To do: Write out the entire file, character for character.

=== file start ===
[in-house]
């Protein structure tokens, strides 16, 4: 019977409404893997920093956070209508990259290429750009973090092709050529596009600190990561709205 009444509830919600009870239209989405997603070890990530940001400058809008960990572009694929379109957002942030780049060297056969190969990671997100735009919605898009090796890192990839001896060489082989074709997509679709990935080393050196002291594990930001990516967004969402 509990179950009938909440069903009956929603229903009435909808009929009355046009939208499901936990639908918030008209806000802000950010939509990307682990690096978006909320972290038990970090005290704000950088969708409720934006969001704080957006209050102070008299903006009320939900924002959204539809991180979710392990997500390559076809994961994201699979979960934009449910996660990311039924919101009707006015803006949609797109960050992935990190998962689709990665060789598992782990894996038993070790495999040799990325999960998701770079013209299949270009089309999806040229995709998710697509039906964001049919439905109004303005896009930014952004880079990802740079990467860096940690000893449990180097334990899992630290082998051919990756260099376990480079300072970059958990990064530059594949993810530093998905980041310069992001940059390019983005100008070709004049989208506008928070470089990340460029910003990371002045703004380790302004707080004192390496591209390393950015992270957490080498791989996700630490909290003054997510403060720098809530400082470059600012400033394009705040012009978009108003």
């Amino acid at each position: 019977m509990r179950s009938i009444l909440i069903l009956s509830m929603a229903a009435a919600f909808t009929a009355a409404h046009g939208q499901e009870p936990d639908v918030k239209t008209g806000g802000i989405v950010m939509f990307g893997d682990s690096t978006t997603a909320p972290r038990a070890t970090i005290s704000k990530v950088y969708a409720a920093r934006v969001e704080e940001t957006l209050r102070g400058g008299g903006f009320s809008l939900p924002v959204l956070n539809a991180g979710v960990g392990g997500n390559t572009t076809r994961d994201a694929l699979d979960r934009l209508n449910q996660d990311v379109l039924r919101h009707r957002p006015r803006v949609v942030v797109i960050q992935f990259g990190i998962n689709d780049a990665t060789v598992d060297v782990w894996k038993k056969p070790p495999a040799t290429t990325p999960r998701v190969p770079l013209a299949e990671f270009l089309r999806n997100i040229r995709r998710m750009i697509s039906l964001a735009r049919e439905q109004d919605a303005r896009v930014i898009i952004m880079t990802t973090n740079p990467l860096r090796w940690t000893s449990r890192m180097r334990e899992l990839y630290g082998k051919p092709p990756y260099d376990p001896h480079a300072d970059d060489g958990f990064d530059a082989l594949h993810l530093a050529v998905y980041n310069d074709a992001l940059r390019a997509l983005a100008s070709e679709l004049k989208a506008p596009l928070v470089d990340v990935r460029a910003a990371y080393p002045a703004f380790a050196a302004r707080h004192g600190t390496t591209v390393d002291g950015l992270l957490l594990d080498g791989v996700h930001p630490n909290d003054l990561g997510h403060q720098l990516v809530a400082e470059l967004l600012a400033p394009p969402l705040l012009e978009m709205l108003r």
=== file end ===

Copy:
[in-house]
């Protein structure tokens, strides 16, 4: 019977409404893997920093956070209508990259290429750009973090092709050529596009600190990561709205 009444509830919600009870239209989405997603070890990530940001400058809008960990572009694929379109957002942030780049060297056969190969990671997100735009919605898009090796890192990839001896060489082989074709997509679709990935080393050196002291594990930001990516967004969402 509990179950009938909440069903009956929603229903009435909808009929009355046009939208499901936990639908918030008209806000802000950010939509990307682990690096978006909320972290038990970090005290704000950088969708409720934006969001704080957006209050102070008299903006009320939900924002959204539809991180979710392990997500390559076809994961994201699979979960934009449910996660990311039924919101009707006015803006949609797109960050992935990190998962689709990665060789598992782990894996038993070790495999040799990325999960998701770079013209299949270009089309999806040229995709998710697509039906964001049919439905109004303005896009930014952004880079990802740079990467860096940690000893449990180097334990899992630290082998051919990756260099376990480079300072970059958990990064530059594949993810530093998905980041310069992001940059390019983005100008070709004049989208506008928070470089990340460029910003990371002045703004380790302004707080004192390496591209390393950015992270957490080498791989996700630490909290003054997510403060720098809530400082470059600012400033394009705040012009978009108003």
């Amino acid at each position: 019977m509990r179950s009938i009444l909440i069903l009956s509830m929603a229903a009435a919600f909808t009929a009355a409404h046009g939208q499901e009870p936990d639908v918030k239209t008209g806000g802000i989405v950010m939509f990307g893997d682990s690096t978006t997603a909320p972290r038990a070890t970090i005290s704000k990530v950088y969708a409720a920093r934006v969001e704080e940001t957006l209050r102070g400058g008299g903006f009320s809008l939900p924002v959204l956070n539809a991180g979710v960990g392990g997500n390559t572009t076809r994961d994201a694929l699979d979960r934009l209508n449910q996660d990311v379109l039924r919101h009707r957002p006015r803006v949609v942030v797109i960050q992935f990259g990190i998962n689709d780049a990665t060789v598992d060297v782990w894996k038993k056969p070790p495999a040799t290429t990325p999960r998701v190969p770079l013209a299949e990671f270009l089309r999806n997100i040229r995709r998710m750009i697509s039906l964001a735009r049919e439905q109004d919605a303005r896009v930014i898009i952004m880079t990802t973090n740079p990467l860096r090796w940690t000893s449990r890192m180097r334990e899992l990839y630290g082998k051919p092709p990756y260099d376990p001896h480079a300072d970059d060489g958990f990064d530059a082989l594949h993810l530093a050529v998905y980041n310069d074709a992001l940059r390019a997509l983005a100008s070709e679709l004049k989208a506008p596009l928070v470089d990340v990935r460029a910003a990371y080393p002045a703004f380790a050196a302004r707080h004192g600190t390496t591209v390393d002291g950015l992270l957490l594990d080498g791989v996700h930001p630490n909290d003054l990561g997510h403060q720098l990516v809530a400082e470059l967004l600012a400033p394009p969402l705040l012009e978009m709205l108003r």